Wednesday, 1 September 2010

Exams



Hi,

Time for a quick update as to how things are going. I worked hard for my exams, and let me tell you, revising is nowhere near as fun as bouncing around the hospital. More tiring though. The problem with revision is that during those weeks when you are preparing for your exam, you have no time for yourself. Whenever you do anything fun, it feels as though you should be working, and you are procrastinating. You end up feeling guilty for enjoying yourself. Anyway, enough of that - exams seemed to go well, though I was least sure about the OSCE, which was the last exam, and least prepared for. Let me tell you about two of the stations, for lack of anything else to write about. Who wants to hear about written exams!

The OSCE station I had most problems with was that of a woman who had started bleeding vaginally early during her pregnancy. After asking about dates, pain and amount of blood I wasn't really sure where to go. I cannot really reassure her, as it sounded like an ectopic pregnancy, which would mean it wouldn't be viable. Not point telling someone "it's all going to be fine, don't worry' when its likely the baby cannot survive. I couldn't really tell her that either, as it would have to be diagnosed by blood tests and ultrasound scans. I told her about these, but I really don't think I covered enough in that OSCE to cover the 15-20 marking points. The other OSCE stations (20-30 of them) went with varying degrees of success, but there is one I was very pleased about.

The station I was most proud of came close to the end. This exam lasts for hours, and by the end you are starting to get pretty tired. This was a station where you needed to do a cardiac examination, which involves feeling pulses, looking for signs of cardiac disease in areas from the nails to the eyes, and the obvious listening to the heart. In a 3rd year OSCE there are a few likely problems, such as heart failure or valvular disease, which is probably going to be either aortic stenosis or mitral regurgitation. These are the two easiest-to-hear murmurs, created by problems with the valves in the heart, and among the most common, meaning it is easy to get patients for us to examine. The trick is distinguishing between the two, as they both cause a murmur in the same space of the "lub-dub" of the heart beat, as the heart contracts and with the pulse, they just sound a little different.

[If you are interested Here is Aortic Stenosis and Here is Mitral Regurgitation]


As well as the slight difference in the sound, there are a few other methods of distinguishing between the two. Aortic stenosis partially blocks the flow of blood from the right side of the heart, to the body. Mitral regurgitation causes back flow, so the right heart doesn't just pump blood forward, out of the aorta, but also backwards into the atrium, making it less efficient. Talking to friends in the days before the exam (a good way to revise) we talked about the difference that can be felt at the radial pulse. In particular that aortic stenosis causes a 'slow rising' pulse because of the hindrance the valve causes to the blood leaving the heart. I had never felt one of these before, but in the OSCE, I was sure that there was something odd with the pulse. I went out on a limb and said that the pulse felt like it was slow rising, because it did feel flatter and more delayed, as friends who had felt such a pulse had described it. This was confirmed when I came to listen to the heart with the stethoscope, and heard the ejection systolic murmur, radiating to the carotids. It felt great, having diagnosed someone with my first laying on of hands, and using a sign that I had never even felt before.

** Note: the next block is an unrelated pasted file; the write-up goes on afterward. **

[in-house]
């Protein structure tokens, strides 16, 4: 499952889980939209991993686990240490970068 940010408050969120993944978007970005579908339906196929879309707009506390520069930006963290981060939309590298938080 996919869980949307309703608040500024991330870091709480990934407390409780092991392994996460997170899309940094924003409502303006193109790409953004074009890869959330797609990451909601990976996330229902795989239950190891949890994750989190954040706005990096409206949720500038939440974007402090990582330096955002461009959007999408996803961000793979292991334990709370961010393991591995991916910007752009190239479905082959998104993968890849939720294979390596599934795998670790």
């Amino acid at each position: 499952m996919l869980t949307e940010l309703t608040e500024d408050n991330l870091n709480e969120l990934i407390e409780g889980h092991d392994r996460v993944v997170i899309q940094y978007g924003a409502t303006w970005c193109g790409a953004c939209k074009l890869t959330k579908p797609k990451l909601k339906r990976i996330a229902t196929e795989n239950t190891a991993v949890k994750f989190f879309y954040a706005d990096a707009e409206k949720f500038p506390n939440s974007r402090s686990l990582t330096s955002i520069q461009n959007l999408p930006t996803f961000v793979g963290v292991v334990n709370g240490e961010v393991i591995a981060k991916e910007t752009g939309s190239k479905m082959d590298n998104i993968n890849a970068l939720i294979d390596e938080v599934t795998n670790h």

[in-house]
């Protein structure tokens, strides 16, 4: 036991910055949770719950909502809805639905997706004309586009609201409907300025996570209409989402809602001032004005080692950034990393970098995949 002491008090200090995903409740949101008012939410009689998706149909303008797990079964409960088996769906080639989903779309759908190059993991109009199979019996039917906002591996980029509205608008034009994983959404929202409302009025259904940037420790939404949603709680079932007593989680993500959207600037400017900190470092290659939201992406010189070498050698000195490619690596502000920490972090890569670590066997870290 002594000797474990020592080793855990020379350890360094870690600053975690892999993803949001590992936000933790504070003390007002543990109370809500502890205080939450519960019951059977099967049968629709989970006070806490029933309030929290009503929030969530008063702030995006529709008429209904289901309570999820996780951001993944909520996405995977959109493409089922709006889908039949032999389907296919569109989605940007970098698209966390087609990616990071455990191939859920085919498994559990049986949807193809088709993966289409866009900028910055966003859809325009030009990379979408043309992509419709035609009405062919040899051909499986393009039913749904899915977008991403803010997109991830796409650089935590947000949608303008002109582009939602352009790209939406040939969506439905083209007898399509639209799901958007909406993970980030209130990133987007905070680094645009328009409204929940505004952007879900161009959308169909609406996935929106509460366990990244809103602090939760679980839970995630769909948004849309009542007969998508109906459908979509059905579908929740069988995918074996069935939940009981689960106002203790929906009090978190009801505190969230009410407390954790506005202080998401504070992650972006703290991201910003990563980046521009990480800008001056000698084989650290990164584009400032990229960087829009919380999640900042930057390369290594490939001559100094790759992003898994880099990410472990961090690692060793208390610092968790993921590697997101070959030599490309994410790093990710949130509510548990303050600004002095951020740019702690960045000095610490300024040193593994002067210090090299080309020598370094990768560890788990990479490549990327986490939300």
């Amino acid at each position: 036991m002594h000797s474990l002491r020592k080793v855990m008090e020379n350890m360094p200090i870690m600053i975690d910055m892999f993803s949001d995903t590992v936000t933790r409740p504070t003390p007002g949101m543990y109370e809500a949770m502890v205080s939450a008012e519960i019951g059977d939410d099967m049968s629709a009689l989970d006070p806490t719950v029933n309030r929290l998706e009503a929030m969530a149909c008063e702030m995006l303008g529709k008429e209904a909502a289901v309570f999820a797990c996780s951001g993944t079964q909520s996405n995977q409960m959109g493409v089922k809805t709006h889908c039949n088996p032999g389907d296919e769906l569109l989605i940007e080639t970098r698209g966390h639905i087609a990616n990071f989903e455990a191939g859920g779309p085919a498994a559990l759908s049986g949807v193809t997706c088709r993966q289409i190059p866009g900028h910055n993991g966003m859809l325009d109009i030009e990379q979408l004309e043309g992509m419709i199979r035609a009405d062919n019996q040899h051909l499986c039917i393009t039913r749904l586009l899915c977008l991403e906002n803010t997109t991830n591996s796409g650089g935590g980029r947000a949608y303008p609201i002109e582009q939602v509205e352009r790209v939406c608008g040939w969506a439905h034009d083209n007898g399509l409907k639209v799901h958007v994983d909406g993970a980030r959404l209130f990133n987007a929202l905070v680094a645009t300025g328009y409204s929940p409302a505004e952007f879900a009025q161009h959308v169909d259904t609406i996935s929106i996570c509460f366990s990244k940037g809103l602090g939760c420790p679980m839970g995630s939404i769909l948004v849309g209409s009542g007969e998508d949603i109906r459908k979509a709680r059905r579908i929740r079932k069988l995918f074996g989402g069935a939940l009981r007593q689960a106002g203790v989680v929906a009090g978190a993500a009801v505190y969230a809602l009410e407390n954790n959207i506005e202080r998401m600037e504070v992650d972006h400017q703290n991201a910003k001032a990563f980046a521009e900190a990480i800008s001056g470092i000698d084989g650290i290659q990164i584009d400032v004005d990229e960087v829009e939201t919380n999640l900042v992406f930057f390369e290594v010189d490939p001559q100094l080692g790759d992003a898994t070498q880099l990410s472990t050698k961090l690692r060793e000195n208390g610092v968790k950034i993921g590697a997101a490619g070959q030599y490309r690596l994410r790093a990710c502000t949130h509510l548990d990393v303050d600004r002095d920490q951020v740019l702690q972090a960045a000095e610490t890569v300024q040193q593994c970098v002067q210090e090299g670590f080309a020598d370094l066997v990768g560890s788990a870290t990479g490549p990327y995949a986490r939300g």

Enough self-indulgence. Waiting around and working over summer, exam results came quickly and it turned out I had done more than OK. With grade boundaries up near 90% for an A I had still managed to mission through with some great marks. I won't go into specifics, but I am more than pleased! The OSCE was fine as well, fortunately, though unfortunately we don't get a breakdown of that as it is merely pass/fail. I would like to have known how I did on that ?ectopic question!

The best part about passing all those exams is that I am now off to another university to do research for a year. Something that interests me, and a year where I will have free weekends again! I had to revise a lot of cellular level science for these end of year exams, so hopefully I will know some of it when I get there. I find out about halls on the second week of September, and with term later in September, and no guarantee I will get a halls place this could get quite interesting. I may be sleeping on some friend's sofas for a month or so...

I will keep you posted as to how it goes, but I have a feeling it won't be as exciting to write about as the last clinical year.

3 comments:

  1. Great to have you back,even better to hear that your exams went well, well done.
    Enjoy your year in Imperial and keep us posted.

    Cheers xx.

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  2. I just realized I hadn't read this yet. Great job on the exams. I'm glad to hear you're looking forward to the research year - it wouldn't quite be my cup of tea. Keep us posted.

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  3. Hmm so are you going to start posting again soon?

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